Menu

 
   
..:: CONTENTS ::..
   Volume VII, Issue I

..:: POETRY ::..


..:: PROSE ::..

..:: ETC ::..
   Contributor's Notes

..:: ARCHIVES ::..
   Volume I, Issue I
   Volume I, Issue II
   Volume II, Issue I
   Volume II, Issue II
   Volume III, Issue I
   Volume III, Issue II
   Volume IV, Issue I
   Volume IV, Issue II
   Volume V, Issue I
   Volume V, Issue II
   Volume VI, Issue I
   Volume VI, Issue II

 
Poetry


Typhoon Warning in Fujian Province
Stephen Dorneman

     I sat on the bed in my studio apartment while Claire started flicking through the books and CDs.

     "Wo ai ni." I said. She wouldn't tell me what it meant, so I had to go and look it up.

     Her shrill laugh flooded the room with a singing clatter of English words and Mandarin tones. I had no idea what else she was saying, so I pulled her down to the bed and started kissing her. She smelled of ginger and citrus, of cosmopolitans and chocolate martinis. Claire pushed me away and moved back to the shelves. Her hands were still wet from the rain.

***

     Claire wore a white tuxedo blouse and a long black skirt every sunny Sunday morning. Her roommate did, too. Holding hands, with their glistening red purses and well-worn prayer books, they looked like twin Catholic schoolgirls that refused to grow up. They took the subway to an interfaith service held at Josiah Quincy High School.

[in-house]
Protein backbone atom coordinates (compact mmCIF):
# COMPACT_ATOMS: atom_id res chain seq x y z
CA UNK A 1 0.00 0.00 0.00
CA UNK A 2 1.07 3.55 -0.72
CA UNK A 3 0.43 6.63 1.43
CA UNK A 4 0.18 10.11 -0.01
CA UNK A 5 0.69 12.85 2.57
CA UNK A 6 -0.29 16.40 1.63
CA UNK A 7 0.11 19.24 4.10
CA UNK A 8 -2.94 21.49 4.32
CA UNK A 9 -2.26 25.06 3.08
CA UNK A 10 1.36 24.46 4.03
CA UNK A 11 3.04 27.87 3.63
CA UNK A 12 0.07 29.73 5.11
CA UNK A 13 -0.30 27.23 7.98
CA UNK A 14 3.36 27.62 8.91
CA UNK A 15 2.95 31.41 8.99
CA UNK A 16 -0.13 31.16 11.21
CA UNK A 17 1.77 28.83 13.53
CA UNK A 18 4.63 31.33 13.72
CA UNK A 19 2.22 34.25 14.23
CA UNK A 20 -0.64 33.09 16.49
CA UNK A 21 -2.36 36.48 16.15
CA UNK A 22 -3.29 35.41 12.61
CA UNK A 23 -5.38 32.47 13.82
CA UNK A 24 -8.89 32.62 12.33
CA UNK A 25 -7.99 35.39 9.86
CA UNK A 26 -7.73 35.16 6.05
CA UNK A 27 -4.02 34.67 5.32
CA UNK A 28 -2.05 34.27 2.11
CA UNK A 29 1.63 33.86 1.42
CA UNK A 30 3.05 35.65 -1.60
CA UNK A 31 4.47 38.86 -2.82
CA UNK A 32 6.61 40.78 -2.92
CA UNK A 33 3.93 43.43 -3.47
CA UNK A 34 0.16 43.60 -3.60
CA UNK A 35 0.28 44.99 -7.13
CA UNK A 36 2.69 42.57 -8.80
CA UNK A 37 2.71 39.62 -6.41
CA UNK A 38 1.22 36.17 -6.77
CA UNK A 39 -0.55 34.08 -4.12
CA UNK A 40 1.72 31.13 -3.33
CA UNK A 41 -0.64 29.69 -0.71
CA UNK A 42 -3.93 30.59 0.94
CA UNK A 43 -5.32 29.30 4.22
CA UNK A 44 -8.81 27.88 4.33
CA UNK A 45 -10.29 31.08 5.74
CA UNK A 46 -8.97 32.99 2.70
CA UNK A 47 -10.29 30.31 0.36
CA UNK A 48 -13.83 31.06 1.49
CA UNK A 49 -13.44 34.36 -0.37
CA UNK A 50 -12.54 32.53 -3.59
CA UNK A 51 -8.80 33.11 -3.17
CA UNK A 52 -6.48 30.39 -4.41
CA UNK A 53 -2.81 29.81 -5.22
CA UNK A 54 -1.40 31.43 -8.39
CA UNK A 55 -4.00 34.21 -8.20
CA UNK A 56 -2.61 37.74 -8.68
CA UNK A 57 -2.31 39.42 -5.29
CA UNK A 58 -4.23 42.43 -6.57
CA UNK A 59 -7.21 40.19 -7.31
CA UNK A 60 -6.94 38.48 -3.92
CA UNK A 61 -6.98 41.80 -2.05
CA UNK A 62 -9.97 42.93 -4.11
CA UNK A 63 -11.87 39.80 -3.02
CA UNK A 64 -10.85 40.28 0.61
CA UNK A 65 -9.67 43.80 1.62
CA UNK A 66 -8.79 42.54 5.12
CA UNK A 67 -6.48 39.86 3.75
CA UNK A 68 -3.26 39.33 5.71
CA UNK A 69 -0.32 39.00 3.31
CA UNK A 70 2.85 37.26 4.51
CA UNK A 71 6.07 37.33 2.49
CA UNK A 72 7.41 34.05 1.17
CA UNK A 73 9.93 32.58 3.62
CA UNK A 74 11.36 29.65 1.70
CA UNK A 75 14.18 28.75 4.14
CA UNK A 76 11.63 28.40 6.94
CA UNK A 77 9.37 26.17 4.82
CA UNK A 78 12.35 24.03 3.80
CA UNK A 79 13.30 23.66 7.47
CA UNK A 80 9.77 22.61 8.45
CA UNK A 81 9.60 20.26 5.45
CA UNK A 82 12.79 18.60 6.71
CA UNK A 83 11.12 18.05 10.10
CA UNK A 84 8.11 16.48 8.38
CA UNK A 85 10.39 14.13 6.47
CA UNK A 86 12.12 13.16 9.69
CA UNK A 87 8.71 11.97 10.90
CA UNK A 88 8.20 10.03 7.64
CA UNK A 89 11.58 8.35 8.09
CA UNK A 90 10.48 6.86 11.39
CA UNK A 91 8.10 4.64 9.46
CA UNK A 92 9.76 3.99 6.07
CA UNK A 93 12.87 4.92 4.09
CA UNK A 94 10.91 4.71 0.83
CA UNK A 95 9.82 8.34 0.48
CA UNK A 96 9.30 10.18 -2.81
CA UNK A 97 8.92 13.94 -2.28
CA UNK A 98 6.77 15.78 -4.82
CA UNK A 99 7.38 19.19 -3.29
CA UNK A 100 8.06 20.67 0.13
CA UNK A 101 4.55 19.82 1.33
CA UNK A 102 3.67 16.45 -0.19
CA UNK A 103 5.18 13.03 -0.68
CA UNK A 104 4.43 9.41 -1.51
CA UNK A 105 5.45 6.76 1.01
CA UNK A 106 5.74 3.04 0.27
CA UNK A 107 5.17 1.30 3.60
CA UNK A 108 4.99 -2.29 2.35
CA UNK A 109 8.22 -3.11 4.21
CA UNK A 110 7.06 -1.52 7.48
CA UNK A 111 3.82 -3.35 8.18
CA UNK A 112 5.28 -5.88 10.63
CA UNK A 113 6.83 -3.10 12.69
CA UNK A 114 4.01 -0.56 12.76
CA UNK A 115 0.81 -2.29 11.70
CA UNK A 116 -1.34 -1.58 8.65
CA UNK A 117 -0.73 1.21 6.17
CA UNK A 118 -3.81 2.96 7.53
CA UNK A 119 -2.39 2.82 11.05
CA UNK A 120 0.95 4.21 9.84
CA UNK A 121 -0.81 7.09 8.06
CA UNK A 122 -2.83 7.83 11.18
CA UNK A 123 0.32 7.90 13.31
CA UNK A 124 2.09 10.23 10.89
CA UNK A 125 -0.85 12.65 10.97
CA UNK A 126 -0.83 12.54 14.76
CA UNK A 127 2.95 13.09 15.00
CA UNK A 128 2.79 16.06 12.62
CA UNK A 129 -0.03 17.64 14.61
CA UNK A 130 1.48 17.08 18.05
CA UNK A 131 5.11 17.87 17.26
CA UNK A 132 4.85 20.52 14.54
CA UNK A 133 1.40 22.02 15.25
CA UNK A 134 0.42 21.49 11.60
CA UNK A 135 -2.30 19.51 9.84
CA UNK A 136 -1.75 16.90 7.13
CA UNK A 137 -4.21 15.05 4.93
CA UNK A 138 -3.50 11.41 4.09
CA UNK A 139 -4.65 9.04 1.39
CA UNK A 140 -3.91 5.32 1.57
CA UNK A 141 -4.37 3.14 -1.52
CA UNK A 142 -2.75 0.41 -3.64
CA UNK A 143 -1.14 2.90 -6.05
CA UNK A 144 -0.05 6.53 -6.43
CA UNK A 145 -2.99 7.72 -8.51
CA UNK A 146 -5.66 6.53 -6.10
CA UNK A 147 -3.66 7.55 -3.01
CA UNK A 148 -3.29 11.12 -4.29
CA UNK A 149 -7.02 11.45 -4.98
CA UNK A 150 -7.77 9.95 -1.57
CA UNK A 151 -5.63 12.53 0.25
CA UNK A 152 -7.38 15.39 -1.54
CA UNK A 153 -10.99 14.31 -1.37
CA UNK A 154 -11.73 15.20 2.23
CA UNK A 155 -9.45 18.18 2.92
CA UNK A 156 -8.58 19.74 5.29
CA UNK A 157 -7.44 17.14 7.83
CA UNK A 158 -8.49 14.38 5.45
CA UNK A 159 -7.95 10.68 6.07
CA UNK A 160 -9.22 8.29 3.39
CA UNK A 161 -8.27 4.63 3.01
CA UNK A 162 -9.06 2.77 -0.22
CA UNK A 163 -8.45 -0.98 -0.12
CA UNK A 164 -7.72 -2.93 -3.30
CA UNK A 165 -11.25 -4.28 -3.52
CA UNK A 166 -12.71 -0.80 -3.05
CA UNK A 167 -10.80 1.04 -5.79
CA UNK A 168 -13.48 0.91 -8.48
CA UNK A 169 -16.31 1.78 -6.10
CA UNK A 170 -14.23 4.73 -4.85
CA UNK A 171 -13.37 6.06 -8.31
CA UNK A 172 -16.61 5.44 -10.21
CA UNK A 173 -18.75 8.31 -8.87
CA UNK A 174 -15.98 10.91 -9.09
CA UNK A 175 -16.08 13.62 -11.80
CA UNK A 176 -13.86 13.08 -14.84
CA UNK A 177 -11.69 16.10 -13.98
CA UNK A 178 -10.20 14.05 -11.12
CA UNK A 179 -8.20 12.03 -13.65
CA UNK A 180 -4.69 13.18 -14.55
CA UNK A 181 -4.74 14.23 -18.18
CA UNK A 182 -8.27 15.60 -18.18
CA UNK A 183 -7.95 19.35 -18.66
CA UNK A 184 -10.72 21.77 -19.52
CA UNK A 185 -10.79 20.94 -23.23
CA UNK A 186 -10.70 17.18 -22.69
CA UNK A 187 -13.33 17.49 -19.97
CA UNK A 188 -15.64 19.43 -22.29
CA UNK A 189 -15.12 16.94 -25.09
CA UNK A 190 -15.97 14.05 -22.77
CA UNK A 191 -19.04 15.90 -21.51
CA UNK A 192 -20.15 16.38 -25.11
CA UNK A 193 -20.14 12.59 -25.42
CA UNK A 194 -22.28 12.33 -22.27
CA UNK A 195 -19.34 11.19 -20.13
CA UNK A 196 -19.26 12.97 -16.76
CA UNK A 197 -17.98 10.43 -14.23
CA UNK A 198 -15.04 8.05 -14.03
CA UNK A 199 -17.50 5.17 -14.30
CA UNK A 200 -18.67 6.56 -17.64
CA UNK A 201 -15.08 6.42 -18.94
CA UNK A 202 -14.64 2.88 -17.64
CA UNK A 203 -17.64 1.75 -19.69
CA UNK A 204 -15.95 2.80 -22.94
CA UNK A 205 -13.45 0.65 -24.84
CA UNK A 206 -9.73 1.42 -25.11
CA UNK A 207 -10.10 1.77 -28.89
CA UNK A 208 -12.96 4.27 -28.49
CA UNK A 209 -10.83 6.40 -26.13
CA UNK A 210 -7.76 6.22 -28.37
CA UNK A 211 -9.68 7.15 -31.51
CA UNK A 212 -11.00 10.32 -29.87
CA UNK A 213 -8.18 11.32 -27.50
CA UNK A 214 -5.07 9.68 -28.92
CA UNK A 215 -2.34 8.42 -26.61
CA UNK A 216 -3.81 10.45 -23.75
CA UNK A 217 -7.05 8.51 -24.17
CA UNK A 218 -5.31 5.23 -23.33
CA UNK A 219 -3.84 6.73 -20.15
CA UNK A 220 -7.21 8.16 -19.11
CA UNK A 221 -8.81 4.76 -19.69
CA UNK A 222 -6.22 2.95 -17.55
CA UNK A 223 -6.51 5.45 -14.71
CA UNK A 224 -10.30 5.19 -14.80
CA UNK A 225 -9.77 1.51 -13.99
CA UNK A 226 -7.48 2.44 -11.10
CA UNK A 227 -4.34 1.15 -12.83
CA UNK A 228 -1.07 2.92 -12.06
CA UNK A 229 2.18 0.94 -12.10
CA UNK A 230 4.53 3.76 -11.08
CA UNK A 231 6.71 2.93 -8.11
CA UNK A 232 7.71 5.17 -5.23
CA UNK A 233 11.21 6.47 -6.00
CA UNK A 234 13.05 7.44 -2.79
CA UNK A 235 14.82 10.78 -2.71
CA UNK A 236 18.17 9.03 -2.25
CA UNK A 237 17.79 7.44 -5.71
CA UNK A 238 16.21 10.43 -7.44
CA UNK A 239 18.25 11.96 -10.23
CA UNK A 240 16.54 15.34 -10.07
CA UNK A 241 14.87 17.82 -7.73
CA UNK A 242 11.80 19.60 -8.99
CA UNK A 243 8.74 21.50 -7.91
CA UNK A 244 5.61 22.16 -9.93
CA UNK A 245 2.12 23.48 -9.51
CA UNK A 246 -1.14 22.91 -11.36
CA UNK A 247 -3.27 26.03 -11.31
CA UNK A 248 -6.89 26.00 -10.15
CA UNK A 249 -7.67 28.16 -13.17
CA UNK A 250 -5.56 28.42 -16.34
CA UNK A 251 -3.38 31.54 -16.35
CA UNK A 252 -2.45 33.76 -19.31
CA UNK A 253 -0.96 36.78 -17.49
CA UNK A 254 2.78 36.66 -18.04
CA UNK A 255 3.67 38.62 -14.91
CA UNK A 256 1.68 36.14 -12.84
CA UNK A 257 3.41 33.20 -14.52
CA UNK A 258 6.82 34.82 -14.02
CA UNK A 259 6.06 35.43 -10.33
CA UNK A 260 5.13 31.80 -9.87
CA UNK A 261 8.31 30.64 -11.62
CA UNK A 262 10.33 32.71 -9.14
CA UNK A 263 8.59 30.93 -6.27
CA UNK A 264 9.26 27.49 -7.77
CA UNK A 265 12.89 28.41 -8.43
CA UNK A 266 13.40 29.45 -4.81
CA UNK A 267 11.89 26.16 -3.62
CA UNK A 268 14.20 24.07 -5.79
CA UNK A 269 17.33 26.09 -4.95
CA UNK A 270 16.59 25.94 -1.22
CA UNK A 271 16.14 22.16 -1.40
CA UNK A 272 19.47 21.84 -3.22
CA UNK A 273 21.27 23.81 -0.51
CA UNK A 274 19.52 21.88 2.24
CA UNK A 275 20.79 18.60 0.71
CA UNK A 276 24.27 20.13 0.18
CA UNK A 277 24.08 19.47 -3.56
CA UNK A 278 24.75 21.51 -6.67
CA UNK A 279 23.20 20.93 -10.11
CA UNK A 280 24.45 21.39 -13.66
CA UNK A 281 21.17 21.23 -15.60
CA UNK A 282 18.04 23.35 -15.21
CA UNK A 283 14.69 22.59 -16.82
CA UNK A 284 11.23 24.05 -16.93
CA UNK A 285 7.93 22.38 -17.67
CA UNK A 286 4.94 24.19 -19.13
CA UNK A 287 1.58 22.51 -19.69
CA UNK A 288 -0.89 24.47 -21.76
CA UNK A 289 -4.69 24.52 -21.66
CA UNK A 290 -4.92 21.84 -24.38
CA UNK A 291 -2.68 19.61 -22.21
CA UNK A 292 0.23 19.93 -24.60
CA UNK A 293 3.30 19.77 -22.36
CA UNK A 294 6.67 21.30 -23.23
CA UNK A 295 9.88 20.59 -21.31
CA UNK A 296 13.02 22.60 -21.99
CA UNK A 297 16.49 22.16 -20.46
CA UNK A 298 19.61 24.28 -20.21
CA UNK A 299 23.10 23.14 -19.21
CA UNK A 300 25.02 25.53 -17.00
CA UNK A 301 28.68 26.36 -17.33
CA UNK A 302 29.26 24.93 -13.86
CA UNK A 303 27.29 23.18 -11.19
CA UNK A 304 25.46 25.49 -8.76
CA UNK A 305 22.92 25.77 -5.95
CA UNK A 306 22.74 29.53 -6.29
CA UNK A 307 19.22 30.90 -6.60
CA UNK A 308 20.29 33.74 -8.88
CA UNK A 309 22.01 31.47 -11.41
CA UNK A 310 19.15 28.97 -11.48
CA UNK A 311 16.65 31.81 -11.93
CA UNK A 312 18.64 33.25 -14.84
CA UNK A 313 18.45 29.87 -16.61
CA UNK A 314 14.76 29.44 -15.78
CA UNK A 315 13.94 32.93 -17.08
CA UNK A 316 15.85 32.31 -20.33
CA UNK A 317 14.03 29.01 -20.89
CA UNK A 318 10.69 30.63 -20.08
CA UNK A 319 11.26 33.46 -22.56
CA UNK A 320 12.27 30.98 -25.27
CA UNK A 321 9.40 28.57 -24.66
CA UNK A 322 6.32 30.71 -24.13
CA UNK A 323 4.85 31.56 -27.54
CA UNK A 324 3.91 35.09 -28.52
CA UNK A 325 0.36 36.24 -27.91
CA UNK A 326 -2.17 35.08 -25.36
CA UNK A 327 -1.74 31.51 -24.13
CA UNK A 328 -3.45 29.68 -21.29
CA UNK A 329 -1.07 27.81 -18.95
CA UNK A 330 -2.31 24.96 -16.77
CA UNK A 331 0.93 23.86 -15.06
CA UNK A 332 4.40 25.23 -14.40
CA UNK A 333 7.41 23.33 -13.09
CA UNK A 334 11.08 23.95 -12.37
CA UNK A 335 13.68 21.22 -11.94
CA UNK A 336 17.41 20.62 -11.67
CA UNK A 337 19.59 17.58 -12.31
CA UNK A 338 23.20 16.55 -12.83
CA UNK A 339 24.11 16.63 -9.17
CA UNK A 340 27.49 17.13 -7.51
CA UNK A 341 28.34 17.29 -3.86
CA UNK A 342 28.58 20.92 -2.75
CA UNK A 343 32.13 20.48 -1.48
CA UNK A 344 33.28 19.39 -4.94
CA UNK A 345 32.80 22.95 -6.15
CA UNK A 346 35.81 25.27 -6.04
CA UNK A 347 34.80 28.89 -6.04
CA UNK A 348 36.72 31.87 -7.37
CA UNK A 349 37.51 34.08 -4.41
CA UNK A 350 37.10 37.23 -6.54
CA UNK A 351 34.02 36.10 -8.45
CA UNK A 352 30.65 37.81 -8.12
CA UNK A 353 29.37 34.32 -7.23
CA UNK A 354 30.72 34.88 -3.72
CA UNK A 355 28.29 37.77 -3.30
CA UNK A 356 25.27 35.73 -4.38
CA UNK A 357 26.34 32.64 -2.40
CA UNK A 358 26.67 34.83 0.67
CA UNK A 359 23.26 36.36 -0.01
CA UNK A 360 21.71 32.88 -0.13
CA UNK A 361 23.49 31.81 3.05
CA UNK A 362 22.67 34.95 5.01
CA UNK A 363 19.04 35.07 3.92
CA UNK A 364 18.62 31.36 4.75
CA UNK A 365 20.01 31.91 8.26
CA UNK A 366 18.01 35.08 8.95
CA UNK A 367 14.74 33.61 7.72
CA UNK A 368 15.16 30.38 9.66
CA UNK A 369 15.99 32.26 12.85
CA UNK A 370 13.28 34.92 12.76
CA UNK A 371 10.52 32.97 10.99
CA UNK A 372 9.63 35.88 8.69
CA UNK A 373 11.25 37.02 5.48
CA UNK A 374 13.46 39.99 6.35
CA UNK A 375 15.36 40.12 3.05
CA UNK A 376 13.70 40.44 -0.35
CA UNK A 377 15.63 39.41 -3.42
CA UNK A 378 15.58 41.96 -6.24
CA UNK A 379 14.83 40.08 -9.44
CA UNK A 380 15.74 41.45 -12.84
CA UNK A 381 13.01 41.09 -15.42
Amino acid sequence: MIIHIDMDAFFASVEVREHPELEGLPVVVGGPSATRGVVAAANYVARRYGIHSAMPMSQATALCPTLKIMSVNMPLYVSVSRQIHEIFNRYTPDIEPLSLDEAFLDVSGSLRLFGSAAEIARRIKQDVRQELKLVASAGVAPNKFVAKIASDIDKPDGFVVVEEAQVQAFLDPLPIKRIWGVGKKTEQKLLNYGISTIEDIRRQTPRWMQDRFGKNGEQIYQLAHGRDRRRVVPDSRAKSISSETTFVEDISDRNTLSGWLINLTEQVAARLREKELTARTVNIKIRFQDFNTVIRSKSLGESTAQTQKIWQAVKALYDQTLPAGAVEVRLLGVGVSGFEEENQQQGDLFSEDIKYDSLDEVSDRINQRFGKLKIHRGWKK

***

     My favorite class in high school was Earth Sciences. The longhorn steer is a ruminant, a vegetarian with the kind of stomach that forces it to bring food back up into its mouth for a second chewing. Its horns are hollow. Swarms of jellyfish precede and follow the steering currents that funnel typhoons into the East China Sea.

***

     We met in Professor MacLean's Communication, Media, and Society class. Claire was a Visual and Media Arts major. I am an Advertising and Public Relations major. I didn't see her come in that first day, she somehow appeared. A tall, thin statue in motion, a construction of shining obsidian-black hair and amber skin. Her birth name, her Chinese name, is Wenling. It means the sound of jade chimes in a summer breeze.

***

     Clair's family were Buddhists that had recently converted to Christianity and she remained a vegetarian, the kind that eats eggs and cheese but not chicken or beef. I didn't know that when I took her to Longhorn Steakhouse after our first real date, a movie at the Fenway Cinemas. She sat there quietly at dinner, hands folded in her lap, with a wistful expression on her face I attributed to the Wuthering Heights remake. I ordered the New York Strip, rare. She ordered two side dishes and the house salad, and didn't say anything until I offered her a piece of my steak. Her jaw muscles flexed, and I was afraid she was going to be sick.

     "I don't take flesh," she said.

***

     Amber is harder than talc, softer than gypsum, golden drops of ancient resin hardened by time and pressure into stones of beauty. My own damp fingers pressed and unhooked and caressed in a gentle, growing insistence. Claire's skin beneath me hardened at first then eventually yielded and moistened, pressure reversing the formation of stones.

     She didn't say no, not out loud, not in any language that I could understand. The bed crashed into my makeshift shelving and words and music flooded down upon us.

***